The plunge in oil prices that started in mid-2014 forced integrated oil and natural gas giants ExxonMobil Corporation (NYSE:XOM), Chevron Corporation (NYSE:CVX), and Royal Dutch Shell plc (NYSE:RDS-B) to retrench. Their financial results are finally starting to stabilize now that oil has been holding steadily in the $50-per-barrel range. However, they have been left with higher debt loads and a renewed outlook that includes range-bound oil prices for years to come. Which is the best buy today?
A few metrics to consider
One of the hangovers from the deep oil downturn is debt. All of the oil majors added leverage to their balance sheets so they could keep paying their distributions and fund planned capital expenditures. At the midpoint of 2017, Exxon had $4 billion in cash, with debt making up roughly 12% of its capital structure. That's a rock-solid balance sheet, but it's even more impressive when you consider that Exxon's debt is over three times larger than what it was at the start of 2014.
By comparison, Chevron had cash of around $4.7 billion at mid-year, and long-term debt made up roughly 19% of the company's capital structure. Royal Dutch Shell, meanwhile, had $24 billion in cash, and long-term debt was nearly 30% of the capital structure. All three are working to deleverage today, but Exxon clearly has the strongest finances.
Exxon is also one of the best-run oil majors when you look at return on capital employed. That basically examines how well a company uses its shareholders' money. The oil downturn led to return on capital employed falling for all of these companies. They're all starting to push the metric higher again now that oil prices appear to have stabilized. But it's the long-term view that matters here. Exxon isn't always tops on this metric, but it has historically beaten Shell and Chevron. Exxon wins here as well.
One place where Exxon isn't a clear winner is dividend yield. Exxon's yield is 3.7% today, compared with Chevron's 3.8% and Shell's 5.9%. However, Exxon can boast a 35-year streak of annual dividend increases. Shell's dividend has been held steady since the start of 2014. And while Chevron boasts of an annual streak of 29 years with increasing dividends, it held the dividend constant for 10 quarters during the oil downturn. The 29-year streak was kept alive because of the mid-year timing of its dividend increases. If you're only interested in yield, Shell is your best bet. But if you're interested in income and regular income growth, Exxon gets the nod.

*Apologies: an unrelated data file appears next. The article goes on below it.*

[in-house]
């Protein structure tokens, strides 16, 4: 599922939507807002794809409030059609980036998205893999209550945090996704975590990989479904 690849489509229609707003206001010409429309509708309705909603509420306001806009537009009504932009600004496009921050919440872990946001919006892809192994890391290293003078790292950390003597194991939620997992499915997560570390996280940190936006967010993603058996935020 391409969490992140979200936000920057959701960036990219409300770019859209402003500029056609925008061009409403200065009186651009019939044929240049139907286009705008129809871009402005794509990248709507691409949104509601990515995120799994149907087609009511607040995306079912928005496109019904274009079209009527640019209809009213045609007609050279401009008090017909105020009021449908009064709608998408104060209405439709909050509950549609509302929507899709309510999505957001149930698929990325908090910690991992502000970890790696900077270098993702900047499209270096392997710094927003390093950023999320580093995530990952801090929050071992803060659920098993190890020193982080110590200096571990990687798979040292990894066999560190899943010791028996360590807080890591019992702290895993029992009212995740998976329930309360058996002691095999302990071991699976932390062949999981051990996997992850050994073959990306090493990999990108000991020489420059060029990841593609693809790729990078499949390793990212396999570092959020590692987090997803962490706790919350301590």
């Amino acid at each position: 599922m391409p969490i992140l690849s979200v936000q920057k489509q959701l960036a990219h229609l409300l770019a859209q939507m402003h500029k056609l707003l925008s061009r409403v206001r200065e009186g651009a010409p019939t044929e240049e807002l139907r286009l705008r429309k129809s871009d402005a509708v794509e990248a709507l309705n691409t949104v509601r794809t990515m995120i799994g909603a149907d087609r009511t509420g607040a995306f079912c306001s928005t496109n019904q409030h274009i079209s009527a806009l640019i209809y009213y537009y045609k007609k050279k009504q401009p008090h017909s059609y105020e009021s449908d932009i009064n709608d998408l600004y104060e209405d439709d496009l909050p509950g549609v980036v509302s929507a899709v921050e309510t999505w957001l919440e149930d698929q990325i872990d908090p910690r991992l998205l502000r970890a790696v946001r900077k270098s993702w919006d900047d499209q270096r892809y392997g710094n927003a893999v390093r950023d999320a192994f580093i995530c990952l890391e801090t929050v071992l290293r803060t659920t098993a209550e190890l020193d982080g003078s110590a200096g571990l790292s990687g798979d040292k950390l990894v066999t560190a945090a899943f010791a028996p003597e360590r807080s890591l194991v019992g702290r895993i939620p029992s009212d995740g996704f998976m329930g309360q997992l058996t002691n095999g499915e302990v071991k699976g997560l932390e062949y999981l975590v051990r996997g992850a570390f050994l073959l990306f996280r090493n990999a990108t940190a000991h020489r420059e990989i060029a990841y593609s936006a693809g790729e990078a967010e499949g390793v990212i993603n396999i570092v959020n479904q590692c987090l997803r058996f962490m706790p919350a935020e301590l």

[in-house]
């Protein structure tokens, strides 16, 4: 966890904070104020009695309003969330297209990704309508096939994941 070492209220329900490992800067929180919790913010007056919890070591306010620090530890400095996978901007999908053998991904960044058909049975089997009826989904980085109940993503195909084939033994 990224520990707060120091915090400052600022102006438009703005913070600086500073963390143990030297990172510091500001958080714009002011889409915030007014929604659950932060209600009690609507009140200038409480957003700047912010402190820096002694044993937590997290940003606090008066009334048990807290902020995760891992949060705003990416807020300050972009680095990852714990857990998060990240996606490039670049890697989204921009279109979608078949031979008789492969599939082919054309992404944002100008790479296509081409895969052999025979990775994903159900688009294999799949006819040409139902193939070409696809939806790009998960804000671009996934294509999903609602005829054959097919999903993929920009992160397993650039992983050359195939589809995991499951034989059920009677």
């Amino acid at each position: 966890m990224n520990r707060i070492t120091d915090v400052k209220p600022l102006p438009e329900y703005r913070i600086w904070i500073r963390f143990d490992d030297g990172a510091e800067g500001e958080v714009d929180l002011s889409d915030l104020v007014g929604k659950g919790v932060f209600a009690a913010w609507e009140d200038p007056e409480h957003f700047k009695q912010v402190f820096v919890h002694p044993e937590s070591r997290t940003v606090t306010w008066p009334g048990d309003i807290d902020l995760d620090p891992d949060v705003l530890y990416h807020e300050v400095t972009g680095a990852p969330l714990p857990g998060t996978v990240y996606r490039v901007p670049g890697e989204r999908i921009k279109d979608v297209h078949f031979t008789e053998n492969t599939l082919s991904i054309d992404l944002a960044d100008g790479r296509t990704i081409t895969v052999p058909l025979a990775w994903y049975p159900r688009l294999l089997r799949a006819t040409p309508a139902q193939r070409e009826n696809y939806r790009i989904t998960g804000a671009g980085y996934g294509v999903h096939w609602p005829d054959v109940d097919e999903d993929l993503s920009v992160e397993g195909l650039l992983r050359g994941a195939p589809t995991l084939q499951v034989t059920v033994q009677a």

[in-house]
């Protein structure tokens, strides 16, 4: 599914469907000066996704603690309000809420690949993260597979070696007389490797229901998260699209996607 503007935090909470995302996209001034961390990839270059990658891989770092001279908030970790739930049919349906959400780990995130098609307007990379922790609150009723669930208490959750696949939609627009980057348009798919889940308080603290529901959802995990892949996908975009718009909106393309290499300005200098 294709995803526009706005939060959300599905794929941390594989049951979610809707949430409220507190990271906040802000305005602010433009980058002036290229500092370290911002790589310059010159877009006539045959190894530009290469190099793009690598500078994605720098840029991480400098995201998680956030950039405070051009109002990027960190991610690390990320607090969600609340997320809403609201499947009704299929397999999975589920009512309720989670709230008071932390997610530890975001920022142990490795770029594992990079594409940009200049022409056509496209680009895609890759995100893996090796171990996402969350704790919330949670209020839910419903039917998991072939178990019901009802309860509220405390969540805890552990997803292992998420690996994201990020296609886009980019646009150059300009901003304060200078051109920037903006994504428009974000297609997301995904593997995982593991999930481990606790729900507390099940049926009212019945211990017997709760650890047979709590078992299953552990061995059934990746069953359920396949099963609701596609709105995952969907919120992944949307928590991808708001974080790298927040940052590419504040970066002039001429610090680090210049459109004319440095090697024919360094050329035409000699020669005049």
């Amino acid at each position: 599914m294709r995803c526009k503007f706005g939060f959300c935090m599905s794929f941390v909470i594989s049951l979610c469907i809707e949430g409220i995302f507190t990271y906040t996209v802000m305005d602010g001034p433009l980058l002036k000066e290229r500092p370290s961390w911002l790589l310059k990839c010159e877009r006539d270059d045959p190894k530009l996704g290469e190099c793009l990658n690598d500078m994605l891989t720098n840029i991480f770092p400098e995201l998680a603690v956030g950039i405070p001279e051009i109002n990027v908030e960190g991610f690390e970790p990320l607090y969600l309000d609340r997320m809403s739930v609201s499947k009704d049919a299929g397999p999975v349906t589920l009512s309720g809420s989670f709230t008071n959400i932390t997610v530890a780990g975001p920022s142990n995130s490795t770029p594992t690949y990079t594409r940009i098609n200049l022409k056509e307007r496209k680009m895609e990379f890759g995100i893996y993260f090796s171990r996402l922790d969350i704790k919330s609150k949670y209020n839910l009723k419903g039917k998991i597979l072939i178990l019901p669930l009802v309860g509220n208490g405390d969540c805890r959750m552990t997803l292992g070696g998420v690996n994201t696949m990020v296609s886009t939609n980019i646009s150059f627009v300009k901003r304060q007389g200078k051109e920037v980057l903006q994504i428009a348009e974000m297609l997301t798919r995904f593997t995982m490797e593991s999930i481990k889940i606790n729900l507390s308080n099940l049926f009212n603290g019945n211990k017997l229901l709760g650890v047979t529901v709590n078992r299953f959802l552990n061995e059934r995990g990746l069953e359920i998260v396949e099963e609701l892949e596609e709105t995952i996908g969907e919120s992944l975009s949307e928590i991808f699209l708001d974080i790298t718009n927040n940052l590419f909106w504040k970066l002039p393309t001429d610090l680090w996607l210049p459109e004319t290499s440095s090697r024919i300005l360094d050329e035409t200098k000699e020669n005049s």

The next issue to look at is valuation. The price to tangible book value for all three of these oil giants is off the lows seen during the worst of the oil downturn. However, Shell's price to tangible book value has recovered materially over the past year and is roughly at the midpoint of where it's been for most of the past decade. It's no longer cheap relative to its own history. Chevron is getting back into a more normal range as well.
Exxon's price to tangible book value, meanwhile, remains close to the lowest levels it's seen over the past 10 years. To be fair, Exxon's price to tangible book value ratio is above those of Chevron and Shell. But it has historically been higher, largely because investors consider it to be the best-run oil company. That Exxon appears cheap compared with its own history is what's noteworthy here. One again, Exxon comes out on top.
We have a winner
Exxon, Chevron, and Shell are all well-run companies, and any one of them could be a fine addition to your portfolio. But if you're a long-term investor, Exxon looks like the best overall option today when you consider historical valuations, financial strength, management's ability to put investor cash to work, and dividends. That said, if all you care about is yield, then Shell is your best bet -- but go in knowing that you may not be getting the best value.